Adults with Hearing Loss at Higher Risk for Unemployment

In Hearing Health, Hearing Loss by Roselynn Gamboa Young, Au.D., CCC-A

Roselynn Gamboa Young, Au.D., CCC-A
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While most hearing loss originates in the ears, it immediately becomes a communication issue, making it difficult to communicate with your family members, friends and co-workers. In the early stages of hearing loss, these communication issues can easily be ignored, but as the years continue, untreated hearing loss can lead to depression, lack of confidence and specifically in the workplace, can impact your ability to stay employed. In fact, the Hearing Health Foundation reports that individuals with severe hearing loss have an unemployment rate (15.6%), which is twice that of the average hearing population (7.8%). However, for hearing aid users, unemployment is half as high in comparison to those living with untreated hearing loss (8.3%). 

The Financial Impact of Untreated Hearing Loss in the Workplace

For people with untreated hearing loss, it is all too common for constant miscommunications at work to cause co-workers and employers to find your contribution to a work environment less valuable. A recent study from the Better Hearing Institute (BHI) surveyed over 40,000 households and found that hearing loss was shown to negatively impact household income by up to $12,000 per year. The study found however that using hearing aids to treat a hearing loss was found to mitigate these affects by up to 50%! Unfortunately, of the 48 million people in the US who deal with hearing loss only 20% have ever used hearing aids. The financial impact of this in the US when compiled becomes $122 billion each year in lost wages. For the federal government, the cost at a 15% tax bracket, could be estimated to be an excess of $18 billion in unrealized taxes.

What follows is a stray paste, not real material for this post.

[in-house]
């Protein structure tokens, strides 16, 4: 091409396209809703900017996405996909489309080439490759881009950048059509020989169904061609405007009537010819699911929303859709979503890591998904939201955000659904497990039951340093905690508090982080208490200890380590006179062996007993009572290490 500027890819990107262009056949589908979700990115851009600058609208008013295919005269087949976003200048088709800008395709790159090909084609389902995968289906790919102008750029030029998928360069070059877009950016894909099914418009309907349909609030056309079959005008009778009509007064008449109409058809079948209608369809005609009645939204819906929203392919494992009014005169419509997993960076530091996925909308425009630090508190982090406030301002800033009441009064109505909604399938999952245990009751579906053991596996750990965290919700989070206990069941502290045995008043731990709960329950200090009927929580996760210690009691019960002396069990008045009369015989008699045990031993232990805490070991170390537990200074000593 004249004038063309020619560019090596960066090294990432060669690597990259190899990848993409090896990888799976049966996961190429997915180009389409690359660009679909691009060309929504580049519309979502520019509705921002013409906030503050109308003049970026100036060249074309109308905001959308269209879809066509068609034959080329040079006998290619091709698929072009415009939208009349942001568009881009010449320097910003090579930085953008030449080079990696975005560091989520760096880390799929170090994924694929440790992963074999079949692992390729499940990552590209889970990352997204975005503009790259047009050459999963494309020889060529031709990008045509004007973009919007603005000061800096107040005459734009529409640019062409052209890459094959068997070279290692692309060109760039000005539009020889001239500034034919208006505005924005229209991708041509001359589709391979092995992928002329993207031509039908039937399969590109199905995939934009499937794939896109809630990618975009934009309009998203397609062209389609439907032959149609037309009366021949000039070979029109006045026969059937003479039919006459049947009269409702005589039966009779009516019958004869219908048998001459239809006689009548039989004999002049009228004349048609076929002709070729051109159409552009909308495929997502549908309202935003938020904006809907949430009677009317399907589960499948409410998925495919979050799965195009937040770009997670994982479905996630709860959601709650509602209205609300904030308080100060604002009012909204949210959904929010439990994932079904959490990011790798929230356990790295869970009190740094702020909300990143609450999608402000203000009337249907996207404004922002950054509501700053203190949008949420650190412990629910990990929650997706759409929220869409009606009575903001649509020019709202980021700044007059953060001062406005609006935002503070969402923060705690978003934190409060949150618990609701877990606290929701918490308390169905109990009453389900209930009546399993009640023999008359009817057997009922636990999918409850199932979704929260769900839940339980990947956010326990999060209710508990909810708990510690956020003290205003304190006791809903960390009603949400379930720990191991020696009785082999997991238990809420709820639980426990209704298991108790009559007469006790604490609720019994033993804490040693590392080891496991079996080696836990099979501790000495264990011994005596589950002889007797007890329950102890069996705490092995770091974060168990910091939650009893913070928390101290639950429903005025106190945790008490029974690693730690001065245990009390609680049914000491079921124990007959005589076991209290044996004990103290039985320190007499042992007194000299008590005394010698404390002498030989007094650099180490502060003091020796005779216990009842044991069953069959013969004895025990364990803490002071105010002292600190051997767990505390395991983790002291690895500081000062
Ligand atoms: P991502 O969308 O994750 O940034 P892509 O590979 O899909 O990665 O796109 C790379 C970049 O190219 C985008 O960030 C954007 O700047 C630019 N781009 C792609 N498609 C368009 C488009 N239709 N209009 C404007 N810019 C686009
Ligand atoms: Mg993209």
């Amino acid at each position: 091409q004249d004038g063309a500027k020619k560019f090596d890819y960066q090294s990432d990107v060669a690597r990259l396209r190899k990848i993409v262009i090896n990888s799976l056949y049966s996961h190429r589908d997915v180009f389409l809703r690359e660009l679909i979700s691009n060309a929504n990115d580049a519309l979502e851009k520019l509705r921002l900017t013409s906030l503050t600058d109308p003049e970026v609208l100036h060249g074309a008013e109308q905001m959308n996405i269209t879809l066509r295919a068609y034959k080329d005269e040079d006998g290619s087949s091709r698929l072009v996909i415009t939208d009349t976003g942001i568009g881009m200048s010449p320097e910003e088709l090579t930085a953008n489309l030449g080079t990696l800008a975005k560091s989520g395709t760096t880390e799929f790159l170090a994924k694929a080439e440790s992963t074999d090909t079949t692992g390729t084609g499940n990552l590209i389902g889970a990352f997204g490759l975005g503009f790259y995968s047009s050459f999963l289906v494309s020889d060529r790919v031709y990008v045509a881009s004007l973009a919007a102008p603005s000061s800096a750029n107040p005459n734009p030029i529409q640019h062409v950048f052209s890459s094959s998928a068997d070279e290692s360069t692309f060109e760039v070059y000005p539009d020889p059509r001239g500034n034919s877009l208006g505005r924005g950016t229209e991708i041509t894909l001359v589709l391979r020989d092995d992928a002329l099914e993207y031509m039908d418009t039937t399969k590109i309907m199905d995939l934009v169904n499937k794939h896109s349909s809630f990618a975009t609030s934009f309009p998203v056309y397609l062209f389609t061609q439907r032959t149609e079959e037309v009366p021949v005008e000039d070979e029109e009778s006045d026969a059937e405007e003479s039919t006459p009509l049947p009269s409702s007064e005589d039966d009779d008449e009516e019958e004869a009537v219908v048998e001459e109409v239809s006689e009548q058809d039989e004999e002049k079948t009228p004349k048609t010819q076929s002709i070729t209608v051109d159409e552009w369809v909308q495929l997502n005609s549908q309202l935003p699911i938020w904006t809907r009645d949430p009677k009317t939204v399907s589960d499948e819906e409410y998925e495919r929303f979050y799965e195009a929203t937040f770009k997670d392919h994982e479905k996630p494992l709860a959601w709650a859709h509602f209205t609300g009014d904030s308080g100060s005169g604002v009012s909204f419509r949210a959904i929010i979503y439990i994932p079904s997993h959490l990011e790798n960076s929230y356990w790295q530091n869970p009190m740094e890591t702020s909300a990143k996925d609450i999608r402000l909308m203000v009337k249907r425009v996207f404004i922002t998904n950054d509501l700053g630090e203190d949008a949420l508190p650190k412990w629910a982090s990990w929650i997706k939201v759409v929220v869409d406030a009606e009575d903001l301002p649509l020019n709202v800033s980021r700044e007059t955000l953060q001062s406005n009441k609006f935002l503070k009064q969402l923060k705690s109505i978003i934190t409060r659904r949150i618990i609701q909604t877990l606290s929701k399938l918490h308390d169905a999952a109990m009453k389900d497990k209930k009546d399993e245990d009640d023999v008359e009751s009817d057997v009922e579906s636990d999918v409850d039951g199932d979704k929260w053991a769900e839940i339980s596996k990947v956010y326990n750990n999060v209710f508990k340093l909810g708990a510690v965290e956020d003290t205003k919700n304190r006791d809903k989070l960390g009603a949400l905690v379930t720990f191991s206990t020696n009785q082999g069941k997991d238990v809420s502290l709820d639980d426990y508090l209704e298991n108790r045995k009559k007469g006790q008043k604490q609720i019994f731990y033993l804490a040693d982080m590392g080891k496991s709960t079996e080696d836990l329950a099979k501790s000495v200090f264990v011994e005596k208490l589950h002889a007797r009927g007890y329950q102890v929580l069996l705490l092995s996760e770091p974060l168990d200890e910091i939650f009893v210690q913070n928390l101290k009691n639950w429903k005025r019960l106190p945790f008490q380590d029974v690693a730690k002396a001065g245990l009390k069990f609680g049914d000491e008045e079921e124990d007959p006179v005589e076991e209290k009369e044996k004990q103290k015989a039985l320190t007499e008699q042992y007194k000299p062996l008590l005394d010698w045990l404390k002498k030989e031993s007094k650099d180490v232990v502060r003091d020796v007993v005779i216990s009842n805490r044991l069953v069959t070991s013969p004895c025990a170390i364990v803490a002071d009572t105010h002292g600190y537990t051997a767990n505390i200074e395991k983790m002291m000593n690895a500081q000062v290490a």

Why Does Hearing Loss Cause Such High Unemployment Rates?

For those in the workplace with untreated hearing loss it can be difficult to follow not just conversations pertaining to work. Even small talk and keeping up with casual jokes in the culture of the workplace can affect your social status. When you struggle to connect to coworkers during lunch breaks it can degrade a sense of belonging and self-confidence which is a sometimes unspoken currency. 

With hearing loss, it may also be difficult to hear over background noise as your hearing loss becomes worse. For people who work in a noisy office or a factory setting the noise can easily make it easier to stay quiet and avoid connection with co-workers. In addition, this can be difficult when you may need to rely on reaction time in the workplace to keep yourself and others safe. Ultimately, when hearing loss is kept secret and unaddressed it can seem as if you are incompetent at your job. You may be much more easily passed up for promotions or even considered disposable. This is why the unemployment rate is all too high when hearing loss is unaddressed.

How to Stay Employed with Hearing Loss

One of the most important things to understand is that you have protection if you are open about your hearing loss. The Americans with Disabilities Act (ADA) was founded in 1990 to protect workers from disability-based discrimination. Hearing loss is a recognized disability under this act which protects you from just firing as long as you are able to perform the job and allows you to request accommodations to do so effectively. Everyone’s hearing loss is slightly different and different accommodations work better for different people. Some common accommodations for those with hearing loss include:

  • Request to be moved to a quieter area in order to hear more effectively at work.
  • Request meeting notes prior to a meeting so you can participate easily
  • Request T-coil and talk to text technology to help translate what is said during important meetings and assemblies.
  • Request assignments and instruction via email so you can be sure you do not miss any audio information.

Be Unapologetic and Open About your Hearing Loss. 

When you are open about your hearing loss, you have a much greater chance of job security and success in your working environment. For the millions of people who suffer from hearing loss in the workplace this isn’t just about a job, but self-esteem, mental health, physical health and quality of life. If you haven’t already, take the leap, schedule a hearing test today and find out the best treatment to deal with your hearing loss and get the most out of your life.